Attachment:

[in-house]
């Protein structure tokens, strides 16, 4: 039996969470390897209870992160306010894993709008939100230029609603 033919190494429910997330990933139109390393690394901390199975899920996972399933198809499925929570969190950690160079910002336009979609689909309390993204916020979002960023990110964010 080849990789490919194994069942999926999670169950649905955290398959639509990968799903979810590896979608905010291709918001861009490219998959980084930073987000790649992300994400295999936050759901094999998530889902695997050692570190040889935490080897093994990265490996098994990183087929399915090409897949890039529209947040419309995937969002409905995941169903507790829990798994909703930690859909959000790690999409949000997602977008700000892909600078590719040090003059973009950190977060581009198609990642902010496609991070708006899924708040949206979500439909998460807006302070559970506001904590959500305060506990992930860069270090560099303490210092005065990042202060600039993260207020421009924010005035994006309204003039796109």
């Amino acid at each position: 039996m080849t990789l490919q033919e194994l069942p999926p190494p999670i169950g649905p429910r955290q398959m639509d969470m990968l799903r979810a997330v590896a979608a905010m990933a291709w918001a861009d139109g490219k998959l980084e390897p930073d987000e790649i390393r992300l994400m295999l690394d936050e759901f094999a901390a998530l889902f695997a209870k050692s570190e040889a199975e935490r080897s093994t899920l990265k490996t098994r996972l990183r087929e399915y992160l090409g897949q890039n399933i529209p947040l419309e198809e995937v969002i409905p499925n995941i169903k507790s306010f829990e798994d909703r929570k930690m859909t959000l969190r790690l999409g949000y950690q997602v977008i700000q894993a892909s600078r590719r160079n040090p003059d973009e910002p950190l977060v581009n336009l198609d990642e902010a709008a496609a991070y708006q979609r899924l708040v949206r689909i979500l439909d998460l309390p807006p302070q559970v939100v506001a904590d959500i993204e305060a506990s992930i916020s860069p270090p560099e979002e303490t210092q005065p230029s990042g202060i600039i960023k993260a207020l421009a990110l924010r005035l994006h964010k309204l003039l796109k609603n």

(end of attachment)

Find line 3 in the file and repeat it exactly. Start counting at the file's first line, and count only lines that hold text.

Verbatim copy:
């Amino acid at each position: 039996m080849t990789l490919q033919e194994l069942p999926p190494p999670i169950g649905p429910r955290q398959m639509d969470m990968l799903r979810a997330v590896a979608a905010m990933a291709w918001a861009d139109g490219k998959l980084e390897p930073d987000e790649i390393r992300l994400m295999l690394d936050e759901f094999a901390a998530l889902f695997a209870k050692s570190e040889a199975e935490r080897s093994t899920l990265k490996t098994r996972l990183r087929e399915y992160l090409g897949q890039n399933i529209p947040l419309e198809e995937v969002i409905p499925n995941i169903k507790s306010f829990e798994d909703r929570k930690m859909t959000l969190r790690l999409g949000y950690q997602v977008i700000q894993a892909s600078r590719r160079n040090p003059d973009e910002p950190l977060v581009n336009l198609d990642e902010a709008a496609a991070y708006q979609r899924l708040v949206r689909i979500l439909d998460l309390p807006p302070q559970v939100v506001a904590d959500i993204e305060a506990s992930i916020s860069p270090p560099e979002e303490t210092q005065p230029s990042g202060i600039i960023k993260a207020l421009a990110l924010r005035l994006h964010k309204l003039l796109k609603n």